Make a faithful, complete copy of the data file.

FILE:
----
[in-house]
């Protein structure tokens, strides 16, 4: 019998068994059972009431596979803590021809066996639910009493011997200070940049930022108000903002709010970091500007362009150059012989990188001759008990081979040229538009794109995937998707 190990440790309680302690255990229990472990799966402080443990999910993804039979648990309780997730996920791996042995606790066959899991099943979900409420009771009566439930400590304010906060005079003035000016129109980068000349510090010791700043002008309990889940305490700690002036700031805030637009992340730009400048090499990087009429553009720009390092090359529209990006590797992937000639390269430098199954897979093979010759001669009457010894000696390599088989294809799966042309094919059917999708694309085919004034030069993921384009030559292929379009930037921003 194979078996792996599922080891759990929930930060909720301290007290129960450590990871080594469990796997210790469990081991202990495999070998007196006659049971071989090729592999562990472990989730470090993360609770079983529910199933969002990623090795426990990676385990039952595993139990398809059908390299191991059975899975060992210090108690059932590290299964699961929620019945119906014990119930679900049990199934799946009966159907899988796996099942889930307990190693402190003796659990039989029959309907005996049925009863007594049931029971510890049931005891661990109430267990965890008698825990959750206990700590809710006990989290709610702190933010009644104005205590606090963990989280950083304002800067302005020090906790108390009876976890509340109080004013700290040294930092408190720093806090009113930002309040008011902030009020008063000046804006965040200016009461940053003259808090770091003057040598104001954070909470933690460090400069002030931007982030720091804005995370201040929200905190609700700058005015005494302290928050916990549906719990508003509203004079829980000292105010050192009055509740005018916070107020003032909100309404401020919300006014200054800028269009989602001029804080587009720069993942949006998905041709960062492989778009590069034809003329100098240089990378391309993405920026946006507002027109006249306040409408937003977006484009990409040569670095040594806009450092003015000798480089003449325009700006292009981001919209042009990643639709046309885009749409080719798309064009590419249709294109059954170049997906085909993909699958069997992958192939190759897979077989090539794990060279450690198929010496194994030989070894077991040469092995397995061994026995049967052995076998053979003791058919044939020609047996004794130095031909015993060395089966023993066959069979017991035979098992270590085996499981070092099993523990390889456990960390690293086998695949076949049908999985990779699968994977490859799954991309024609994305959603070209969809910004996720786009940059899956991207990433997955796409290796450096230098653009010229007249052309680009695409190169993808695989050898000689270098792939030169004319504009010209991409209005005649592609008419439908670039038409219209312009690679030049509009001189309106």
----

[in-house]
């Protein structure tokens, strides 16, 4: 019998068994059972009431596979803590021809066996639910009493011997200070940049930022108000903002709010970091500007362009150059012989990188001759008990081979040229538009794109995937998707 190990440790309680302690255990229990472990799966402080443990999910993804039979648990309780997730996920791996042995606790066959899991099943979900409420009771009566439930400590304010906060005079003035000016129109980068000349510090010791700043002008309990889940305490700690002036700031805030637009992340730009400048090499990087009429553009720009390092090359529209990006590797992937000639390269430098199954897979093979010759001669009457010894000696390599088989294809799966042309094919059917999708694309085919004034030069993921384009030559292929379009930037921003 194979078996792996599922080891759990929930930060909720301290007290129960450590990871080594469990796997210790469990081991202990495999070998007196006659049971071989090729592999562990472990989730470090993360609770079983529910199933969002990623090795426990990676385990039952595993139990398809059908390299191991059975899975060992210090108690059932590290299964699961929620019945119906014990119930679900049990199934799946009966159907899988796996099942889930307990190693402190003796659990039989029959309907005996049925009863007594049931029971510890049931005891661990109430267990965890008698825990959750206990700590809710006990989290709610702190933010009644104005205590606090963990989280950083304002800067302005020090906790108390009876976890509340109080004013700290040294930092408190720093806090009113930002309040008011902030009020008063000046804006965040200016009461940053003259808090770091003057040598104001954070909470933690460090400069002030931007982030720091804005995370201040929200905190609700700058005015005494302290928050916990549906719990508003509203004079829980000292105010050192009055509740005018916070107020003032909100309404401020919300006014200054800028269009989602001029804080587009720069993942949006998905041709960062492989778009590069034809003329100098240089990378391309993405920026946006507002027109006249306040409408937003977006484009990409040569670095040594806009450092003015000798480089003449325009700006292009981001919209042009990643639709046309885009749409080719798309064009590419249709294109059954170049997906085909993909699958069997992958192939190759897979077989090539794990060279450690198929010496194994030989070894077991040469092995397995061994026995049967052995076998053979003791058919044939020609047996004794130095031909015993060395089966023993066959069979017991035979098992270590085996499981070092099993523990390889456990960390690293086998695949076949049908999985990779699968994977490859799954991309024609994305959603070209969809910004996720786009940059899956991207990433997955796409290796450096230098653009010229007249052309680009695409190169993808695989050898000689270098792939030169004319504009010209991409209005005649592609008419439908670039038409219209312009690679030049509009001189309106």